Monday, November 28, 2011

Simon Johnson Interviewed by Russ Roberts: On Bailouts, Regulatory Capture, Too Big to Fail, Deregulation, Moral Hazard, and Transparency

Simon Johnson, MIT professor, and author of 13 Bankers, is interviewed by Russ Roberts, George Mason professor, and author of The Price of Everything. As always, there is much more to this interview than the few selected notes below. The full podcast is available via the link at the bottom of this post.

On the financial sector: For 150 years - during the creation of the greatest economy the world had ever seen - finance was not a critical sector. After the Great Depression, banking was quite tightly regulated in the United States and served entrepreneurs and business very well. From the 1970's it changed dramatically. The banks became bigger, were able to take on more risk, and then were able to blow themselves up.

On what changed after the 1970's: The big difference is the ability for banks to take on risk - and ultimately to be able to put the real downside risk onto others.

On Regulatory Capture: Prof. Johnson says he is a follower of George Stigler, who made the point that when you regulate industry, industry will attempt to capture the regulators. Bankers are able to capture the regulation and get themselves huge commissions to take on risk. We witnessed one of the most sophisticated episodes of regulatory capture in the history of humankind.

On who benefitted: The benefit of this kind of rent-seeking accrues to executives in the bank - and not to shareholders.

On how we are addressing the problem: Basel is part of the problem. They are taking the position that someone knows what is risk-free. It doesn't matter if it's a banker, a regulator or an academic. No one can tell you what is risk free. There is no such thing as safe debt.

On the problem created by scale: Think about John Corzine vs. Chuck Prince. John Corzine bet MF Global on sovereign debt - and lost, but he was running a $40bn balance sheet. Who cares? Chuck Prince, bet massively on mortgage-backed securities, and lost. That was a $2.5t balance sheet. Taxpayers ended up taking that one on the chin. Why would anyone want one guy to be in control of a $2.5t balance sheet? We do not want a few guys in a position to be able to bring down the US economy.

On "deregulation": The end of Glass-Steagall is a symbol, but by the time Glass Steagall was repealed, a lot of the restrictions on large-scale risk-taking by big bank holding companies had already gone away. The failure to have a proper regulatory framework for derivatives is a big issue. But the decision by the SEC during the Bush Administration to allow investment banks to massively increase their leverage will go down as one of the great mistakes in financial history.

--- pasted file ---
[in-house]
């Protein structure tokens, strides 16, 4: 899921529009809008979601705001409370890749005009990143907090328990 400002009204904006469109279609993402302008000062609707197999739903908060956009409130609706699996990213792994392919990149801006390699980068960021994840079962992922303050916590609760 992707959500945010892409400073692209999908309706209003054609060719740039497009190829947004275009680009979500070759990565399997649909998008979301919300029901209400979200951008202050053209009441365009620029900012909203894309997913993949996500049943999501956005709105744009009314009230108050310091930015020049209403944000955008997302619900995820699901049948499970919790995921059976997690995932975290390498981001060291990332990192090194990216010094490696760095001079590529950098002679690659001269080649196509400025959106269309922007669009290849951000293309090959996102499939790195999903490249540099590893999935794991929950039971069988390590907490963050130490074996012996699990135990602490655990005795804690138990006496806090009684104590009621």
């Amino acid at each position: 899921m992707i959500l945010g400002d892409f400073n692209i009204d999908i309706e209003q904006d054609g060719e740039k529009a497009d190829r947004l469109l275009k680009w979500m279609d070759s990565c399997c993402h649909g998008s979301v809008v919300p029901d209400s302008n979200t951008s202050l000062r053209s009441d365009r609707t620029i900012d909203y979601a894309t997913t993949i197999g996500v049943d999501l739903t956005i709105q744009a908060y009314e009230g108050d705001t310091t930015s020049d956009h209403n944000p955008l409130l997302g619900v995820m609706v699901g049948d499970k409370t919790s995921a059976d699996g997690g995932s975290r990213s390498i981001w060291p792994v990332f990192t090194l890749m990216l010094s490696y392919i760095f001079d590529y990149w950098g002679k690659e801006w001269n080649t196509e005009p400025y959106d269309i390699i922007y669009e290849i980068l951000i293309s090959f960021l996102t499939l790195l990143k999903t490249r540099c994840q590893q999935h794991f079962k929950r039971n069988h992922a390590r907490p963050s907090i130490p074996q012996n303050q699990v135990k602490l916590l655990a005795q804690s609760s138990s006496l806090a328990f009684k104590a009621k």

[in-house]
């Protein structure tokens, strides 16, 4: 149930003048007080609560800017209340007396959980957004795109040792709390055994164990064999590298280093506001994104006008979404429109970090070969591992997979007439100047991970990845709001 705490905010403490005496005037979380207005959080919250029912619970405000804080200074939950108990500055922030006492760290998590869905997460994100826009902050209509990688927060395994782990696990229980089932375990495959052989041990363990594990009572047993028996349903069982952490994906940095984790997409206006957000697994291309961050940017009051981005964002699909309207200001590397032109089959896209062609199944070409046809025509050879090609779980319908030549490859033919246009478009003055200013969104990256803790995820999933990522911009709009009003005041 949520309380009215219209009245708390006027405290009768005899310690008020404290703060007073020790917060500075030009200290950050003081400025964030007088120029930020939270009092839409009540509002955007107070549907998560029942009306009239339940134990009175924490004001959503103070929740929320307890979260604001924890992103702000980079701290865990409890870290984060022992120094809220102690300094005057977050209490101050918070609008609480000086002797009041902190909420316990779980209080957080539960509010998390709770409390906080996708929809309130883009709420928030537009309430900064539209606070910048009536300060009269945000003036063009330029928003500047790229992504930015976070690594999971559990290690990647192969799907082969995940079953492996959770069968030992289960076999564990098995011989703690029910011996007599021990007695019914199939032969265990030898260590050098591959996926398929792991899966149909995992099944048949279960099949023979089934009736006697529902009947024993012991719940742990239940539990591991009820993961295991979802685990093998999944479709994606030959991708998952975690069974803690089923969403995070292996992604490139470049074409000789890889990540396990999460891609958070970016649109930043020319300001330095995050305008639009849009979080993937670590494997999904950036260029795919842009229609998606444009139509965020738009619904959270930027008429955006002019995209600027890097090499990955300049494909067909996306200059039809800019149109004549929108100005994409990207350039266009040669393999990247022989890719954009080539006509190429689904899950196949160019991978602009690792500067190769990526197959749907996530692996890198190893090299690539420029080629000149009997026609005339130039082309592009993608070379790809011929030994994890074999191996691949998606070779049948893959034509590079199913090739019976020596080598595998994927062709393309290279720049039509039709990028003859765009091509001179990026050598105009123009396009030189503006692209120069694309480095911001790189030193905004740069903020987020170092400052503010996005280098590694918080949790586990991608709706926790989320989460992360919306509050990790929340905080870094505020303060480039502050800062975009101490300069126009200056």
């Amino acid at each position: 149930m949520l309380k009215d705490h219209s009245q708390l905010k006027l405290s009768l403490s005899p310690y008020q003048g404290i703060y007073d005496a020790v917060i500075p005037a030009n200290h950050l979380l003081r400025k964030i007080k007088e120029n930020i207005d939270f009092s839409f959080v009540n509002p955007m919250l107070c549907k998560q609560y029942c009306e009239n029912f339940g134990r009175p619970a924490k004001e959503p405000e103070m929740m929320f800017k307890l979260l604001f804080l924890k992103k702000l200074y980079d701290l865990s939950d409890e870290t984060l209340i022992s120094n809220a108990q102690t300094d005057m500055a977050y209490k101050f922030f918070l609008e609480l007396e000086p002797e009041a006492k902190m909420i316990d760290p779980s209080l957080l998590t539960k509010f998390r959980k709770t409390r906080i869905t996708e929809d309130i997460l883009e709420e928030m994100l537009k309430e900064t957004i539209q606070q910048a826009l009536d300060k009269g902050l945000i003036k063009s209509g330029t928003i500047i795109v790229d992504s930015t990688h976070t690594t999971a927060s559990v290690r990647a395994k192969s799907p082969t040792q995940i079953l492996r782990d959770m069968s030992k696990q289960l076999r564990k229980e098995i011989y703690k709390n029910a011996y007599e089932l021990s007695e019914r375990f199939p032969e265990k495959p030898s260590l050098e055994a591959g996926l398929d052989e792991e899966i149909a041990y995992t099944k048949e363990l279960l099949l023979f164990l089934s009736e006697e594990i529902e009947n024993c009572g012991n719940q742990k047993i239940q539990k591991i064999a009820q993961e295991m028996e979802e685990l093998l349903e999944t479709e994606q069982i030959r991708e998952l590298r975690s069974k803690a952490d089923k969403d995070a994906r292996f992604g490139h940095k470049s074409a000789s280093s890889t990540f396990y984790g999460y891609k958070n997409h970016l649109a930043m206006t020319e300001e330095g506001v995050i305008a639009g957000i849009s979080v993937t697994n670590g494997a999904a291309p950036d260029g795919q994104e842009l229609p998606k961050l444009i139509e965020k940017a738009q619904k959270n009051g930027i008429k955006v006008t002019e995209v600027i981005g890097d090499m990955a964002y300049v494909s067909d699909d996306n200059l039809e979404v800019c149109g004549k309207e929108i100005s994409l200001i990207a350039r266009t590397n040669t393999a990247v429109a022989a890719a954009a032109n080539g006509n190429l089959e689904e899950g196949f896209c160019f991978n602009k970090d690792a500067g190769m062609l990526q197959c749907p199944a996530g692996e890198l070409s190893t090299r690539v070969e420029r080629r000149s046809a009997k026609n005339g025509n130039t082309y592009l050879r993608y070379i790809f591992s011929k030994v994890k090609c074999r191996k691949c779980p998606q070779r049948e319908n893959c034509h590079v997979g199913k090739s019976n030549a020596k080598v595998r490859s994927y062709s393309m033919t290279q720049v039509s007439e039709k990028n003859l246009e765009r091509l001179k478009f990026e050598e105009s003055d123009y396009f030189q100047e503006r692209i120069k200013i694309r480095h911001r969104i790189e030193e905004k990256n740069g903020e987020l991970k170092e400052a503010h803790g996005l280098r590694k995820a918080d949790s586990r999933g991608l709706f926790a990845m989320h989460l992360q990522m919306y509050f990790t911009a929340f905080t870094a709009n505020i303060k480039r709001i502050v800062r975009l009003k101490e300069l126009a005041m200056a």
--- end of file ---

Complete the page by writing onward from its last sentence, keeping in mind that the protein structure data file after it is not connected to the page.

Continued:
On moral hazard: In a fiat money system with a central bank, if market participants believe they will be backstopped, you will get bad decision-making. In Greece the damage was done by government gone wild. In Ireland the damage was done by bankers gone wild. But it all derives from the same issue - belief that a central bank will backstop losses.

On what should have happened: Creditors must face losses. Not catastrophic losses necessarily - but they have to face the results of their actions. Management of all bailout recipients should have been removed. The person who brings the money to the deal gets to decide who management will be moving forward - as in CEO's and others should have been shown the door as a condition for making bailout money available.

On who got bailed out: People who socialized with Tim Geithner.

On Alan Greenspan: Hypocrite. A self-proclaimed free-market ideologue, known for the Greenspan Put - which was his tendency to use Fed powers to attempt to micro-manage markets.

On bank size: There should be a hard size-cap on the size of banks relative to the economy. For example, bank total assets cannot be more than of 4% of GDP. For banks that engage in more risky activity - for example investment banks - the cap would be 2%. This has been done in other industries in the past. For example, after Standard Oil was broken up, most of the parts went on to be very successful. The goal is no more bailouts under any circumstances.

On Dodd-Frank: What if we have a problem with Goldman Sachs, with a $900bn balance sheet? Will regulators let them go? Of coursel not. JP Morgan is bigger. Citi is bigger. Dodd-Frank does not adequately address "too big to fail".

On transparency: If banks are allowed to maintain secret information shared only with the regulator and the regulator is captured, we have the opposite of transparency. None of the stress tests are worth anything. Ultimately, a central problem is the lack of transparency in the Fed itself. We need central banking with transparency and accountability. We do not have either right now.

Link to the full interview at EconTalk

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